Scout honors wildlife with art project

Ryan stands in the mural hallway. Photo courtesy of Ryan.

Devon Helmer, News Editor

This previously ran in our September 2021 print issue.

Recent years have brought plenty of unprecedented changes to the halls of Emmaus High School; the long-awaited aquarium element to the top floor is one of them. 

The recently installed aquatic life mural, located in the English hall breezeway, is the product of an Eagle Scout project by senior Zach Ryan. The project sources its roots to 2019, when Ryan first began acquiring signatures to begin his work. 

The scene, once given approval and work was physically started, took just over five months to complete. Ryan and his helpers, made up of EHS students and community members, finished the project in just nine work sessions, each lasting four to five hours in length. 

The beauty this installation has added to the school has been tremendously appreciated by the EHS community as students have re-entered the hallways in recent weeks. Among its biggest fans: Emmaus High School Principal Dr. Kate Kieres. 

“It takes an area that really didn’t appear to have much of a purpose or personality and turns it into something that is completely unrecognizable,” Kieres said. 

At first glance, the mural may appear to be purely decorative; but, Ryan adds a deeper meaning to his work. In addition to highlighting the biodiversity of the Lehigh Valley on the walls of the school, he was able to connect his task to a prevalent issue in our schools: the mental health of teenagers.

“Something I included in my proposal for my project was nature-deficit disorder within schools: depression is really common and affects our age group,” Ryan said. “A lot of medical journals over the past couple of years have started putting more articles out about it, specifically how they believe that the inclusion of more nature within schools can have a positive effect on students’ mental health.”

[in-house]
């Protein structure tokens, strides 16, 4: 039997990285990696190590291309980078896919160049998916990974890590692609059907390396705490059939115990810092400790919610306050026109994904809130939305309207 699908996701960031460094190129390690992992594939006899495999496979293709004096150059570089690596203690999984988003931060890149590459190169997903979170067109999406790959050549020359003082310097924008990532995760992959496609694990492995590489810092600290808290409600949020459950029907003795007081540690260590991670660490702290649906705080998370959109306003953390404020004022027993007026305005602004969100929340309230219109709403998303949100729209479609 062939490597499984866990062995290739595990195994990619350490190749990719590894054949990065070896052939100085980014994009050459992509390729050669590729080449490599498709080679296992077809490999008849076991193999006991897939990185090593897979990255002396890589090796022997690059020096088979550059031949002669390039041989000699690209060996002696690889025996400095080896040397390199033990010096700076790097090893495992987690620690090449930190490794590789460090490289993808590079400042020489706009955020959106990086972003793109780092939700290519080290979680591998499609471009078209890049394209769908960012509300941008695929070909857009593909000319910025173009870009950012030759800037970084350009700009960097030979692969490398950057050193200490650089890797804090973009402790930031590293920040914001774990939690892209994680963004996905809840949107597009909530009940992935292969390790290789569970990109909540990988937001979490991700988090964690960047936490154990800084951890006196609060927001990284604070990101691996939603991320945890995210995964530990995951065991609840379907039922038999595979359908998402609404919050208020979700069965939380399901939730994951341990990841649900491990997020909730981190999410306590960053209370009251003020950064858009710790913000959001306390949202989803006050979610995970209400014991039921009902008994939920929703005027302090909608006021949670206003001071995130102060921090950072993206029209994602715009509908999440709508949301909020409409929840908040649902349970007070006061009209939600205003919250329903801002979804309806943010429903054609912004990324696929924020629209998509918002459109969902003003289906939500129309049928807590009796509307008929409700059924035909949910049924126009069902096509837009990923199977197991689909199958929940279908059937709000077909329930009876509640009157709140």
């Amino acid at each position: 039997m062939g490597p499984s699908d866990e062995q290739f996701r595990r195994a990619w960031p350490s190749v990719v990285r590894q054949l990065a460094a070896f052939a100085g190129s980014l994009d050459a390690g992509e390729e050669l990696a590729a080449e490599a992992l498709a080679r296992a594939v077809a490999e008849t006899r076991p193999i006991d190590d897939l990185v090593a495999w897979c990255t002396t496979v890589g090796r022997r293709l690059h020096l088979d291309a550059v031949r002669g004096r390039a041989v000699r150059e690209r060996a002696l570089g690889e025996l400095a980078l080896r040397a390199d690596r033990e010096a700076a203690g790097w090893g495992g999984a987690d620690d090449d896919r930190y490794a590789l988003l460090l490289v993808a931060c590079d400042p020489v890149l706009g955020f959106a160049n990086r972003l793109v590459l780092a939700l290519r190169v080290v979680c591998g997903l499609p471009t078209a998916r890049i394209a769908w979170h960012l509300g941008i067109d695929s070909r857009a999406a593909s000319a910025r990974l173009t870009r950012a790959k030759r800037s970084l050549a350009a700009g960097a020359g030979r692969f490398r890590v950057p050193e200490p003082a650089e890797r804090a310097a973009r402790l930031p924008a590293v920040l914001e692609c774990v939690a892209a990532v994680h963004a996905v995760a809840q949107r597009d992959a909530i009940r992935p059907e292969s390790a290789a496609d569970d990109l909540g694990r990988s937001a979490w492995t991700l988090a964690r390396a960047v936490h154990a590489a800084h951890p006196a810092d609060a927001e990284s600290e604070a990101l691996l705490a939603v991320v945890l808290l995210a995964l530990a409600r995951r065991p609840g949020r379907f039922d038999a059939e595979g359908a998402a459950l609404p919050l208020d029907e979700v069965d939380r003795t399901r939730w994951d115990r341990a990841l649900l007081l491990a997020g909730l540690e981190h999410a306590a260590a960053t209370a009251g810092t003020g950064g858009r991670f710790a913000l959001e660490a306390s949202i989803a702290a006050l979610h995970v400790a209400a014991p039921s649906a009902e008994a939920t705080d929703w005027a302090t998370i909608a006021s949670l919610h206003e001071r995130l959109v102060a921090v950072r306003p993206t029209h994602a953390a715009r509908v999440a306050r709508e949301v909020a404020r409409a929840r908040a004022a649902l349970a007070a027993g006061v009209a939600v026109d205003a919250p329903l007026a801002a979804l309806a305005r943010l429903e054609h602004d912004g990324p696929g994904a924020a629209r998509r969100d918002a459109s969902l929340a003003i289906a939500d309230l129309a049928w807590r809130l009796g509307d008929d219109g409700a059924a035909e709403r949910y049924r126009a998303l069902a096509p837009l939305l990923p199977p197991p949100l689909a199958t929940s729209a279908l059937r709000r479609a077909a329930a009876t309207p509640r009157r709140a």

In addition to its more serious purposes, Ryan’s work has a humorous message to it. While this implementation does not include any actual fins or flippers, it pays homage to the well-known joke often told to the incoming freshman of Emmaus High School: the existence of an aquarium on a non-existent fifth floor. 

“The reason I did the project was to get my Eagle Scout rank, but the concept of how I got to doing a fish tank was simply because of the running joke at our school,” Ryan said. “I thought it was pretty funny, everyone hears it when they come to Emmaus.”  

With the installation of his Eagle Scout project, Ryan leaves his mark on the halls of EHS for years to come.  

Kieres said these types of projects are important to the school community.

“Things like this give people an anchor and a connection to our school; a sense of belonging,” Kieres said.
“Zach is leaving a piece of himself with us,” she said. “I think it adds to the sense of the school being a part of a community and sends a message to students who are here: each in their own way they, too, can leave a legacy.”